Pixar used to be the reliable go-to studio when it came to animation. For ten years they didn’t make a bad film. These days with their last great original film was Up back in 2010, which was followed by three sequels and the dubiously received Brave. With another three sequels scheduled for the years to come, things aren’t looking up. Pete Docter’s Inside-Out, even despite the fabulously uninteresting short that precedes it (Lava), shines out like a beacon in the wasteland of unsuccessful Pixar films. I want to make it clear that I, like everyone else, am human, and as such loved this film and cried from about the point that a certain pink fluffy character leaves the story to the end, however:
Inside-Out sees a union of the new capabilities of photo-realistic CGI with a more retro, colourful style thanks to its dual story structure. The action takes place simultaneously in a realist grey-toned San Francisco where 11-year old Riley suddenly finds herself after a house move and also in her head. Her mind is run by five emotions, personified into glowing fibrous beings. The film is essentially one short narrative about Riley accepting her new home accompanied by an incredibly intricate allegory of the same story. The allegory in fact is so powerful that you come to care about these figments of a fictional character even more than the fictional character herself. The journey of Joy (Amy Poehler) and Sadness (Phyllis Smith) through the furthest reaches of Riley’s mind controls the “real-world” action but is more colourful, more poignant and more alive than the San-Francisco streets that Riley so hates.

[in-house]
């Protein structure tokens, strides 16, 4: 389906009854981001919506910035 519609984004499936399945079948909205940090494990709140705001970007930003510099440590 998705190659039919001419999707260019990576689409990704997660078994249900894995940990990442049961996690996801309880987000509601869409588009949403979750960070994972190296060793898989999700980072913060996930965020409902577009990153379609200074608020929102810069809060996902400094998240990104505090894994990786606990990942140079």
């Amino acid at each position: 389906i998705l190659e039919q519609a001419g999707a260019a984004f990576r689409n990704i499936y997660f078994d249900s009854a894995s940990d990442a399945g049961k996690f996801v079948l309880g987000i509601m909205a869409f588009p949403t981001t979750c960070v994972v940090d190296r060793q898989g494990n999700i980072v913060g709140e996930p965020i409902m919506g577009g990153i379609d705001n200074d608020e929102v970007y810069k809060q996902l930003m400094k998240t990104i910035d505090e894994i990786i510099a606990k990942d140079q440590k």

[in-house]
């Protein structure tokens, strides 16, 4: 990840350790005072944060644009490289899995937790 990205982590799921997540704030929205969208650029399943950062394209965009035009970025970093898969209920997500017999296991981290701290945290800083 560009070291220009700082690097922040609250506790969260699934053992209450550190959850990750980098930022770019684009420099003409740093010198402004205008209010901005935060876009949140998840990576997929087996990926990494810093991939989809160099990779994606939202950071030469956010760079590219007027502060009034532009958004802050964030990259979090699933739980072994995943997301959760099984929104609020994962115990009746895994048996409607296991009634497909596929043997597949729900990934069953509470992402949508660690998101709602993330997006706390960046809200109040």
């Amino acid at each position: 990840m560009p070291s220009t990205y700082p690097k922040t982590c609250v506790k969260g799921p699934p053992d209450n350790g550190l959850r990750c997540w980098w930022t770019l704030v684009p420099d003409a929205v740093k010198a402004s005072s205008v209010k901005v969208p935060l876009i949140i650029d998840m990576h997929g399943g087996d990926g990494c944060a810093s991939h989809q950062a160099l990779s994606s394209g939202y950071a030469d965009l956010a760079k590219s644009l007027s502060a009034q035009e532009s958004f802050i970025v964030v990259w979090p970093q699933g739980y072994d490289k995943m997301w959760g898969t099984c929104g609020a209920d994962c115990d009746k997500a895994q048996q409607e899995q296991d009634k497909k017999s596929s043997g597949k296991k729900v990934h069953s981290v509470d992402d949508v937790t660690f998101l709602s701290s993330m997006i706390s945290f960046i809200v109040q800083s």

The emotional punch of Inside-Out comes from its grace and delicacy. From being an over-bearing dictator in the film’s first act, rejecting anything that isn’t happy, Joy slowly learns to understand and appreciate the value of the other emotions, especially Sadness. It’s a sweet way to understand the loss of childish innocence and the emergence of a subtler, wider personality in the young girl. In one of the best scenes Joy reassures herself by playing an old memory of Riley skating and dances along. Quite apart from the beauty of the shot this scene demonstrates a real care and attention to detail as Riley practices genuine Ice-Skating moves in a very realistic way.
Yet there’s something unsettlingly familiar and safe about this fantastical world of the long-term memory. Who can forget the great chase sequence through airport conveyor belts in Toy Story 2, or for that matter the door warehouse in Monsters Inc.? Well, if you liked complex, illogically large, multi-coloured mechanisms you’re in for a treat because that’s exactly what the long-term memory looks like. Furthermore, while Bing-Bong is undoubtedly the unsung star of this film, his story arc of the loveable companion who accepts that he must leave for the heroine’s own good can’t help but remind us of Sulley and Boo and an altogether more creative and original time.
- Entertainment: 5/5
- Artistic: 4/5
- Intellectual: 3/5